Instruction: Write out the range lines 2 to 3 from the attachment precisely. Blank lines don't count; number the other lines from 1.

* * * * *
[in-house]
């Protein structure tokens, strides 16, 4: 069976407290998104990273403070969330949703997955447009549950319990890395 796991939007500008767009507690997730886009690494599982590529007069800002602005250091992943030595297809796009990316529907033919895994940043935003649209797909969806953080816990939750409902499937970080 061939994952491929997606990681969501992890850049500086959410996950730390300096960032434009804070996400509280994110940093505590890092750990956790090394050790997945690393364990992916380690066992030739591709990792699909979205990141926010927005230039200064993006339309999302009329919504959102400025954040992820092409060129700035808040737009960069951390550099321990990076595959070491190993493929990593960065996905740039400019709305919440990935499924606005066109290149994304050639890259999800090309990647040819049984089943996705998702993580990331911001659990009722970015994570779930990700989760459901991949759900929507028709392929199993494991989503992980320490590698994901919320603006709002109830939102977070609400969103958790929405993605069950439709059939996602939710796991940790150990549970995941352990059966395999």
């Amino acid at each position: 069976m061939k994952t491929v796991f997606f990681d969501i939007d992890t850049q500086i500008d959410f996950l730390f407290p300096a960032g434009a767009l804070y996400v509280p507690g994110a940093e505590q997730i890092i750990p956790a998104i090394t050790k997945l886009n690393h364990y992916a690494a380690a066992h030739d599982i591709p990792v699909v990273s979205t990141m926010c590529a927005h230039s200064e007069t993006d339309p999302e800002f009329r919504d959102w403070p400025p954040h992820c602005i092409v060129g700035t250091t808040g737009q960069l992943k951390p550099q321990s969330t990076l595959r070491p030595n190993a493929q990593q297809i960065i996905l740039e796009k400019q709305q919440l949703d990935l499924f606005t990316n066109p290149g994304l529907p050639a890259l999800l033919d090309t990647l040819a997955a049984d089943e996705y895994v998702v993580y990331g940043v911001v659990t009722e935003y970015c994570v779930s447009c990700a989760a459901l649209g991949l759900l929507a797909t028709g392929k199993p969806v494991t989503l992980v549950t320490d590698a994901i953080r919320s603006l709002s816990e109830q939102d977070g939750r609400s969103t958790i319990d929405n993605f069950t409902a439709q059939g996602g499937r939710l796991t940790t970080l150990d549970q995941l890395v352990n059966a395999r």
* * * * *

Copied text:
């Protein structure tokens, strides 16, 4: 069976407290998104990273403070969330949703997955447009549950319990890395 796991939007500008767009507690997730886009690494599982590529007069800002602005250091992943030595297809796009990316529907033919895994940043935003649209797909969806953080816990939750409902499937970080 061939994952491929997606990681969501992890850049500086959410996950730390300096960032434009804070996400509280994110940093505590890092750990956790090394050790997945690393364990992916380690066992030739591709990792699909979205990141926010927005230039200064993006339309999302009329919504959102400025954040992820092409060129700035808040737009960069951390550099321990990076595959070491190993493929990593960065996905740039400019709305919440990935499924606005066109290149994304050639890259999800090309990647040819049984089943996705998702993580990331911001659990009722970015994570779930990700989760459901991949759900929507028709392929199993494991989503992980320490590698994901919320603006709002109830939102977070609400969103958790929405993605069950439709059939996602939710796991940790150990549970995941352990059966395999």
């Amino acid at each position: 069976m061939k994952t491929v796991f997606f990681d969501i939007d992890t850049q500086i500008d959410f996950l730390f407290p300096a960032g434009a767009l804070y996400v509280p507690g994110a940093e505590q997730i890092i750990p956790a998104i090394t050790k997945l886009n690393h364990y992916a690494a380690a066992h030739d599982i591709p990792v699909v990273s979205t990141m926010c590529a927005h230039s200064e007069t993006d339309p999302e800002f009329r919504d959102w403070p400025p954040h992820c602005i092409v060129g700035t250091t808040g737009q960069l992943k951390p550099q321990s969330t990076l595959r070491p030595n190993a493929q990593q297809i960065i996905l740039e796009k400019q709305q919440l949703d990935l499924f606005t990316n066109p290149g994304l529907p050639a890259l999800l033919d090309t990647l040819a997955a049984d089943e996705y895994v998702v993580y990331g940043v911001v659990t009722e935003y970015c994570v779930s447009c990700a989760a459901l649209g991949l759900l929507a797909t028709g392929k199993p969806v494991t989503l992980v549950t320490d590698a994901i953080r919320s603006l709002s816990e109830q939102d977070g939750r609400s969103t958790i319990d929405n993605f069950t409902a439709q059939g996602g499937r939710l796991t940790t970080l150990d549970q995941l890395v352990n059966a395999r």